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Author Topic: History! Pre-Contemporary History and Beyond!  (Read 6126 times)

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Online TolvoTopic starter

Re: History! Pre-Contemporary History and Beyond!
« Reply #50 on: June 24, 2020, 02:01:10 PM »
A problem with discussing history is history is one of the most political subjects possible, so I try to treat carefully. Since history divorced from its context and politics is just fantasy then. But I hope it is at least a decent compromise to focus on pre-contemporary history, so it's not so close to the modern day. It's easier to talk about the horrible actions of someone from say the 1500's and how them killing a clan and their children was a horrible act, but make that a more recent event with people who disagree on that and it becomes a lot more controversial.

Online A Soprano

Re: History! Pre-Contemporary History and Beyond!
« Reply #51 on: June 27, 2020, 05:58:02 PM »
While I am not going to let Christianity off the hook of course, painting Muslims as the victims is another pet peeve of mine. For all the Christians who murdered in the name of their faith, try to find enough to come up to Tamerlane's total. One single Islamic warlord. No religion has had more murder done in its name.

I'm with you 100% in that painting Muslims as victims is infuriating, a sanitization of history. People forget the Crusades happened after the massive Islamic conquests of the Rashidun and Umayyad Caliphates, after Islamic invasions of Iberia, Gaul, Sicily and Southern Italy, Christian Anatolia and a siege of Constantinople (or two?). Military campaigns of Islamic rulers and Islamic-majority armies (they weren't always solely Islamic in composition) led to the enslavement of hundreds of thousands of people, and that's without counting the few million Europeans enslaved by North African pirates between 1500 and 1800, and without counting the Indian Ocean slave trade that flourished in the Islamic era and took millions of enslaved Africans to Arabia, Iran and India.

But I also thinking balancing which religion murdered most people is splitting hairs, especially Islam v. Christianity. The Islamic conquests are better understood as acts of imperialism than acts of religious zeal, especially because forced conversion to Islam is technically forbidden in scripture, a commandment that was of course, sometimes violated, but clearly not enough, as the Middle East remained Christian-majority for hundreds of years after the rise of the caliphates.

As for Tamerlane... he was nominally Muslim but Islam among the Turko-Mongols of Central Asia was very heterodox. Tamerlane loved wine and mostly massacred and enslaved other Muslims, which is forbidden by Islam. He's much better understood as the last great warlord of the Eurasian Steppe than as a mujahid; he's Genghis Khan, not Saladin.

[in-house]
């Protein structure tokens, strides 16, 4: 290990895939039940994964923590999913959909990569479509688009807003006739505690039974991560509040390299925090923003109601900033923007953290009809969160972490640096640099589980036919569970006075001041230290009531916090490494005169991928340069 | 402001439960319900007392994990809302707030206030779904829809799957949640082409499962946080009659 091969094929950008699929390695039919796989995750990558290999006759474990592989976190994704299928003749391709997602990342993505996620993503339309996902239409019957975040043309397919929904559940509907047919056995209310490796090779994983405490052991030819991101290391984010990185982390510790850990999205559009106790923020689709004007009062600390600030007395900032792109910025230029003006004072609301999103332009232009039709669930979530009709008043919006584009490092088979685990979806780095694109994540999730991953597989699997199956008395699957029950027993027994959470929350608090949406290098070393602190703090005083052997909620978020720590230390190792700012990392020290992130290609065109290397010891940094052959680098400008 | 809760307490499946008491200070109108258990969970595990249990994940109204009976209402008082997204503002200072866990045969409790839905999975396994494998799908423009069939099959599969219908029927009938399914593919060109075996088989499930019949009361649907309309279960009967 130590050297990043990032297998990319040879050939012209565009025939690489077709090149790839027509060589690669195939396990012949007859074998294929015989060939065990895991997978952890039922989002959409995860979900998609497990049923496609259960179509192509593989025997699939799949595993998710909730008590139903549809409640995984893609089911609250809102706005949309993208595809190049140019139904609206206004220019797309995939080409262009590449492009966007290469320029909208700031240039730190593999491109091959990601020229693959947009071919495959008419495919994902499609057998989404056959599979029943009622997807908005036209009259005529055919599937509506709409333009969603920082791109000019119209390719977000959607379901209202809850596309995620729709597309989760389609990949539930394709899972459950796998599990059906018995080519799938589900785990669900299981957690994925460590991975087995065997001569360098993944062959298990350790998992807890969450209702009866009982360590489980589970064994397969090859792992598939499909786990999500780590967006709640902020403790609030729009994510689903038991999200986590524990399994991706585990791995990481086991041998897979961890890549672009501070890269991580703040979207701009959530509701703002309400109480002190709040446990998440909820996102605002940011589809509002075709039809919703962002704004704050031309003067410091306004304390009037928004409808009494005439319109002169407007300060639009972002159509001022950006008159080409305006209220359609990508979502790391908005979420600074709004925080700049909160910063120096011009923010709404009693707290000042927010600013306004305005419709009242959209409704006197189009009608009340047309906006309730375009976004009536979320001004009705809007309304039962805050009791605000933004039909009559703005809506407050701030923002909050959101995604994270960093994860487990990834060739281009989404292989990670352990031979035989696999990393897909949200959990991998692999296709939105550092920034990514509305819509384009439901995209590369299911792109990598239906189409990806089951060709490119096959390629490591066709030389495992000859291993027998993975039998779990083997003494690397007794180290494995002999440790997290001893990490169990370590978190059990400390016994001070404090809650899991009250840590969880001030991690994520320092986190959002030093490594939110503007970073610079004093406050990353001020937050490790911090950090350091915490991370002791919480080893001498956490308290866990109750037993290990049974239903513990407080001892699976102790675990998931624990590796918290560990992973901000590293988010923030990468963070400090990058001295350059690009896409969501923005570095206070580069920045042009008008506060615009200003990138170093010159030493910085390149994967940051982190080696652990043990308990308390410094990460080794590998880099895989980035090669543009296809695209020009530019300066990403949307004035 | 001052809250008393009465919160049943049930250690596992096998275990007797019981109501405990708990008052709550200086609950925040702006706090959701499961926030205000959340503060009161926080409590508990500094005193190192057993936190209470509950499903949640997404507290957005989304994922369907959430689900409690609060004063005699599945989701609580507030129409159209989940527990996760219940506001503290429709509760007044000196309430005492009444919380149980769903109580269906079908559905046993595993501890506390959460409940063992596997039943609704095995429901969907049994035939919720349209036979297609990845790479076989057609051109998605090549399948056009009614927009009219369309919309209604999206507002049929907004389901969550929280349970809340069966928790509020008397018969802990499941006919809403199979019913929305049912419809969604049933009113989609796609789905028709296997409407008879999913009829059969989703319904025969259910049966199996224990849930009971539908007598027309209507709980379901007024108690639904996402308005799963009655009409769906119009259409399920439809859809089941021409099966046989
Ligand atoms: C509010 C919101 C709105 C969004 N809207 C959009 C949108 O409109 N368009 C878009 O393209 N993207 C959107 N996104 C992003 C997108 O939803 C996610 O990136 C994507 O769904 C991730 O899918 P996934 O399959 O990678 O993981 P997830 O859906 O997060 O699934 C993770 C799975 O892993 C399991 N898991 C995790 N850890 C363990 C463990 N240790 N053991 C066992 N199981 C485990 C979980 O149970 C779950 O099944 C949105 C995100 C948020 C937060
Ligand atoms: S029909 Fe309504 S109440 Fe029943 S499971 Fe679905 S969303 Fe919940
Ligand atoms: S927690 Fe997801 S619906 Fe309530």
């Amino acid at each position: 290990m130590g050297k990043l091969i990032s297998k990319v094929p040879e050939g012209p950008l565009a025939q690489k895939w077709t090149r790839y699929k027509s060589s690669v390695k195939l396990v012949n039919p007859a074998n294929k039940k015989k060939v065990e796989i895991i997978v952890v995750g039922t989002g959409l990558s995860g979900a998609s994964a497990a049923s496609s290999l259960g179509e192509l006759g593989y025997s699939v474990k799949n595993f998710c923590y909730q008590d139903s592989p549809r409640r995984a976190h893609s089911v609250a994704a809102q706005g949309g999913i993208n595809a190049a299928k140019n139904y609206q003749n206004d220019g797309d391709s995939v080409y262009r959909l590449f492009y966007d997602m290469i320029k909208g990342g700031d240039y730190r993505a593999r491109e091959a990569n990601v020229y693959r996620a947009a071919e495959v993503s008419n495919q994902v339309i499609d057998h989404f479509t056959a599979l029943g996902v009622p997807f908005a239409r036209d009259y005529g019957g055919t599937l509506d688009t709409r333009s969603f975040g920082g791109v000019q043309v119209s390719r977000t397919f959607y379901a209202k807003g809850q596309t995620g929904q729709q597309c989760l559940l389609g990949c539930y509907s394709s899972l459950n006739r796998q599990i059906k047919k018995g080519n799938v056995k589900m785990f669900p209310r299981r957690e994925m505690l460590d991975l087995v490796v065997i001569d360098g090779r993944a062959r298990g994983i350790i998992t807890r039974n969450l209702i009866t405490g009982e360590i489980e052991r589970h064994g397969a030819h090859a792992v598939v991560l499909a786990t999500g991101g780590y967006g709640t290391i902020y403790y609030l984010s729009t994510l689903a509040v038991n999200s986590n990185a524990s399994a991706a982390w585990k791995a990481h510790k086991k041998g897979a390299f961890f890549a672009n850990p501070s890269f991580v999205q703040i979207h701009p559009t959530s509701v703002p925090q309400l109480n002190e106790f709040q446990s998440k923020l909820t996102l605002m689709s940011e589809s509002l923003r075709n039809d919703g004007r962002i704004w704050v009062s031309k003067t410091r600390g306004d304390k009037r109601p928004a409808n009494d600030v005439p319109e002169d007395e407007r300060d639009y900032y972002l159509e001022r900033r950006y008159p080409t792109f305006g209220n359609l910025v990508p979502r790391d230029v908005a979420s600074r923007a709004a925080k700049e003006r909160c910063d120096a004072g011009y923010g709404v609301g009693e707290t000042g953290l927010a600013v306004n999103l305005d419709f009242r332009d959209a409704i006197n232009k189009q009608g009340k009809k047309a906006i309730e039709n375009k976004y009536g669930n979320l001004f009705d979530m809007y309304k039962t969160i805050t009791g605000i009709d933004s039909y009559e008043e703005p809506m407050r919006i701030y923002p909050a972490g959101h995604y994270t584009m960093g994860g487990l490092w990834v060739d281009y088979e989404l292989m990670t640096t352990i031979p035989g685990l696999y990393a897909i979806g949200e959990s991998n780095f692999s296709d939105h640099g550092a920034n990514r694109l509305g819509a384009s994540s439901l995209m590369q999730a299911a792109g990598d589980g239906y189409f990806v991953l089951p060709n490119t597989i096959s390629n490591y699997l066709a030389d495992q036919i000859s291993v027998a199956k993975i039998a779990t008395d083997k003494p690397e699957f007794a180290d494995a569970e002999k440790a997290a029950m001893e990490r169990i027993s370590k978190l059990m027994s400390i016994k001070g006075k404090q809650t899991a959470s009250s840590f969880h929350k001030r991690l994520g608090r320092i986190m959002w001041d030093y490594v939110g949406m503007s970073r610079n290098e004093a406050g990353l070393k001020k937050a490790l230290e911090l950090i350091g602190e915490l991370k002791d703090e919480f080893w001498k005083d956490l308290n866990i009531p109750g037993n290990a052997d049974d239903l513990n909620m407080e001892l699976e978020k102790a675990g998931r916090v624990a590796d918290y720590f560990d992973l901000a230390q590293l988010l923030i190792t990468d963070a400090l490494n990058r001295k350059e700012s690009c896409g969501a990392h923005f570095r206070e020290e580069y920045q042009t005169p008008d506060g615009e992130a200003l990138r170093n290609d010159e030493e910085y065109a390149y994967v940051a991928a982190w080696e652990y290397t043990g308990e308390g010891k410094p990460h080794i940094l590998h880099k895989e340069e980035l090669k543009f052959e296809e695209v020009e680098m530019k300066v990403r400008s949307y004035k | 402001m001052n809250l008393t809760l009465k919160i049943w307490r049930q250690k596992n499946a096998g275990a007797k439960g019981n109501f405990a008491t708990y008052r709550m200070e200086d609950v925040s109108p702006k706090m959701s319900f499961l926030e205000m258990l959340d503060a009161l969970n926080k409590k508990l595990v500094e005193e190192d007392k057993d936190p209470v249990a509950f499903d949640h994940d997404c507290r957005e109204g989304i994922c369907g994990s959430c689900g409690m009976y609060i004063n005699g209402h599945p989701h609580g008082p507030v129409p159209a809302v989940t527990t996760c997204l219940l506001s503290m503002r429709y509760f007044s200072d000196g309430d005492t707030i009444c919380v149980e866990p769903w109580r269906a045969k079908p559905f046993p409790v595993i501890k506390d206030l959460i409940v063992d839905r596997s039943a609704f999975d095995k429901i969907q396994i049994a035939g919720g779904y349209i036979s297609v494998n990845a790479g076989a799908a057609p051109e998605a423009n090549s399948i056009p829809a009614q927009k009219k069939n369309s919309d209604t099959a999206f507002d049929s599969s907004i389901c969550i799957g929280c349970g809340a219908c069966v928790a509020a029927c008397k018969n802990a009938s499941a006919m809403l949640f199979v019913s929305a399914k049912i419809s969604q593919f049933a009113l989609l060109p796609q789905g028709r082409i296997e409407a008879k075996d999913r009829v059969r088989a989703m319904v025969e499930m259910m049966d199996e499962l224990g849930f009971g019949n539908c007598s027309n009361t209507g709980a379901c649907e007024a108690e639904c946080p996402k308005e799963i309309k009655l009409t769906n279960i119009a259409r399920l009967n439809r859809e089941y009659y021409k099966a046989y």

Life for non-Muslims under Islamic rule depended on the particular ruler in power at the time and the zeitgeist. In general, it was relatively benign mainly due to the fact that the Islamic-ruled world contained huge non-Muslim populations that needed to be co-opted. At the time of the First Crusade the Near East was still half-Christian! And the Maronites of the Levant were largely indifferent to the Crusader cause. Armenian soldiers, majority-Christian, fought for both sides. Interestingly, it is recorded that the Jews of the Levant tended to side with the Muslims over the Crusaders.

The Mughals, literal descendants of Tamerlane, were undeniably heretic. Of the major emperors, Aurangzeb was the only one who wasn't an alcoholic hedonist. Jahangir reportedly loved eating pork and drinking wine during Ramadan, more than any other time of the year. He floated the idea of converting to Catholicism if the Portuguese settlers of the coast would give him a Portugese wife. The Mughals ruled by co-opting the Hindu majority of their empire; there were more Hindus than Muslims in the lists of mansabdars (office-holders).

I guess what I tried to say with this little, poorly-organized writeup, is that reducing history to aphorisms can never capture reality. Facts don't align themselves to narratives, they just are.

Online A Soprano

Re: History! Pre-Contemporary History and Beyond!
« Reply #52 on: June 27, 2020, 06:04:01 PM »
It was also in relation to discussion of Medieval Europe and Christian Rule, under which Muslims were often oppressed. For the record I didn't state there weren't Muslim rules which oppressed others. Hell there were and still are brutal and cruel Buddhist rules even, few religions have escaped having histories filled with violence carried out by them(Usually said religions did not gain much prominence or power or survive long enough for this). But in the discussion of Medieval Christians history, it is not really something I'd say should be ignored, the persecution of Muslims.

It's important to point out that historically, there were many more Christians living under Muslim rule than vice versa. Christianity of course is older, and it was the majority religion in the Middle East when Islam first appeared. The Rashidun, Umayyad and Abbasid Caliphates had populations that were for the most part either Christian or Zoroastrian. Then of course the Ottomans came into the scene hundreds of years later and ruled an empire that contained millions of Christians, in the Balkans and the Caucusus as well as in Anatolia and the Levant.

Conversely, you really only had Christian rulers dealing with large Muslim populations in Iberia, Sicily and the Crusader States of the Levant.